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Resources for visualizing data using C# and the .NET platform

Constellation Animation

In this series we will create a graphics model to simulate stars bouncing around the image area and connect close stars with lines to generate a constellation-like animation. We will place the model in its own library, then investigate how different software architectures can help decouple the rendering sequence (the logic behind drawing stars and lines) from the GUI platform (Windows Forms vs. WPF) and also the graphics library (System.Drawing vs. SkiaSharp).

Goals

Design 1: GUI code will contain library-specific rendering methods. While the graphics model will be well-isolated in its own library, placing the rendering code inside the GUI couples it both to the GUI platform (WinForms or WPF) and the graphics library (System.Drawing or Skia).

Design 2: Library-specific rendering will be isolated in a library. This is a step in the right direction as it decouples our renderer from our GUI platform, but our rendering code is still coupled to the graphics library it uses evidenced by the fact we must write and maintain two nearly identical rendering libraries (one for System.Drawing, one for Skia).

Design 3: Render inside the graphics model using an abstract renderer. By creating an abstract renderer and injecting it into our model, all the domain-specific graphics tasks can be maintained in our graphics model library, and the inversion of control (I in SOLID) achieved by this design allows the same render method to be used for different graphics libraries. In addition, all rendering occurs in a single method instead of two.

Architecture 1: Implementation

Previous articles have demonstrated how to draw circles and lines, so this section will focus on the big picture organization of this project.

Graphics Model & GUI are Separate Projects

  • A .NET Standard class library has a Field class that keeps track of a bunch of Star objects (each with a position and velocity).
  • A Windows Forms application was created for the System.Drawing implementation, and another for the SkiaSharp + OpenGL implementation.

Threaded Graphics Model Updates Itself

Unlike previous projects which updated the graphics model on every render, this project uses threading inside the graphics model to advance itself every 1ms. The advantage here is that the model continues to advance smoothly even if the rendering method is slow.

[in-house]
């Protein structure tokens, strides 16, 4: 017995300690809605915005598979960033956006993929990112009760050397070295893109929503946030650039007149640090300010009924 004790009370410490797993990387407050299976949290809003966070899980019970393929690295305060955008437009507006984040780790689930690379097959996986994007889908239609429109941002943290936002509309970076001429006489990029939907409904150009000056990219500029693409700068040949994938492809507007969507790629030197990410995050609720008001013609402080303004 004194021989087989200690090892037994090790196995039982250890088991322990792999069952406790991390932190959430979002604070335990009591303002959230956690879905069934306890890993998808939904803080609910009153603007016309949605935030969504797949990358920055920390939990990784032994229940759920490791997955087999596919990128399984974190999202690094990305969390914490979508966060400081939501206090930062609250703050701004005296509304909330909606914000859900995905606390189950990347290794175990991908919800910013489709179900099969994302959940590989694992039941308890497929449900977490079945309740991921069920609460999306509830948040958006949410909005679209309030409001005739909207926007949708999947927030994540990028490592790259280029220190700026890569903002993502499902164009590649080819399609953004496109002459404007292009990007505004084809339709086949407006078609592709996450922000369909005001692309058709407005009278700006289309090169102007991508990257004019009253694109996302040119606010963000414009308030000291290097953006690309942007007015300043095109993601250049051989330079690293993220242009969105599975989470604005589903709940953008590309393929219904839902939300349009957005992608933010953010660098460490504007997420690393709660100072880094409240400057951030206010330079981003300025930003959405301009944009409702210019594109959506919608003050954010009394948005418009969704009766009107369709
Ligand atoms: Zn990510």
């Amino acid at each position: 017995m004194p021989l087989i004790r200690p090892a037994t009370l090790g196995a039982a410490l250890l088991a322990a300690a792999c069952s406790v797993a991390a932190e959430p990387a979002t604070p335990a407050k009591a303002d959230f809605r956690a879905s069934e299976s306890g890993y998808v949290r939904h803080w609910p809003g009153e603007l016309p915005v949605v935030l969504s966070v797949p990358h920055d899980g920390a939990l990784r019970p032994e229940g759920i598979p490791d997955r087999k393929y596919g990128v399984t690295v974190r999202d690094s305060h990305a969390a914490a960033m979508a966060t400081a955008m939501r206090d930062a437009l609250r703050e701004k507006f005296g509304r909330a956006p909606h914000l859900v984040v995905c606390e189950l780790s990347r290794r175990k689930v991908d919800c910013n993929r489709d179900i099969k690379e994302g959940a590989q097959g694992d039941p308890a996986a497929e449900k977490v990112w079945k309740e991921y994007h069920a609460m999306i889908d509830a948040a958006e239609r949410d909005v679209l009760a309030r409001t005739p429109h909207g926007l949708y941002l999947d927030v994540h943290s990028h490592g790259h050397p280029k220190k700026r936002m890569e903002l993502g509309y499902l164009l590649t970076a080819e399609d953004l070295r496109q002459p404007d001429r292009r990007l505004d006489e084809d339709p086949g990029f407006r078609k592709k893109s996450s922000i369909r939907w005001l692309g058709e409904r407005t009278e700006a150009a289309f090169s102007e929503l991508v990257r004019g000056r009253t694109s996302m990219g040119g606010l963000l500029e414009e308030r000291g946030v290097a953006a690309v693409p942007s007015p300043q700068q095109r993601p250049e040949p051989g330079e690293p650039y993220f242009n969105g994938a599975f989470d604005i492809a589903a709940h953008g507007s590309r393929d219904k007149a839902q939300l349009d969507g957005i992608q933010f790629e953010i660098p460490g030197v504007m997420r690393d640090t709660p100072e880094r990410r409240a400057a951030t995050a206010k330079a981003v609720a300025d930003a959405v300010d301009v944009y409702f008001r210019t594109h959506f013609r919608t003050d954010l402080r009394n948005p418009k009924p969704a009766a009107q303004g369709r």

Thread advancerThread;
public Field(float width, float height, double density = 1)
{
    /* setup code removed */
    advancerThread = new Thread(new ThreadStart(AdvanceForever));
    advancerThread.Start();
}

bool keepAdvancing = true;
void AdvanceForever()
{
    while (keepAdvancing)
    {
        Advance();
        Thread.Sleep(1);
    }
}

When the class is instantiated, it will continuously advance itself every 1ms. There's a kill switch though: if keepAdvancing is set to false the continuous advancement will stop. By adding this kill switch we can cleanly shut-down the advancerThread when we want the program to close. Otherwise the program would continue to run in memory (advancing the model infinitely) even though the GUI closed.

public void Dispose()
{
    keepAdvancing = false;
}

While it's not shown here, the Field class inherits IDisposable. When it's disposed, the threaded renderer terminates. Be sure to intercept your GUI program's closing sequence to call Field.Dispose() so the graphics model shuts down and your program can fully close.

Render with System.Drawing

Similar to previous examples we will display our image on a Picturebox. On every render a Bitmap is created sized to the Picturebox, a Graphics derived from that Bitmap, and after drawing the circles and lines the Bitmap is copied to the Picturebox (properly disposing of the object that was previously assigned to it). The double-buffered nature of the Picturebox prevents flickering. This process is triggered by a Timer set to 1ms.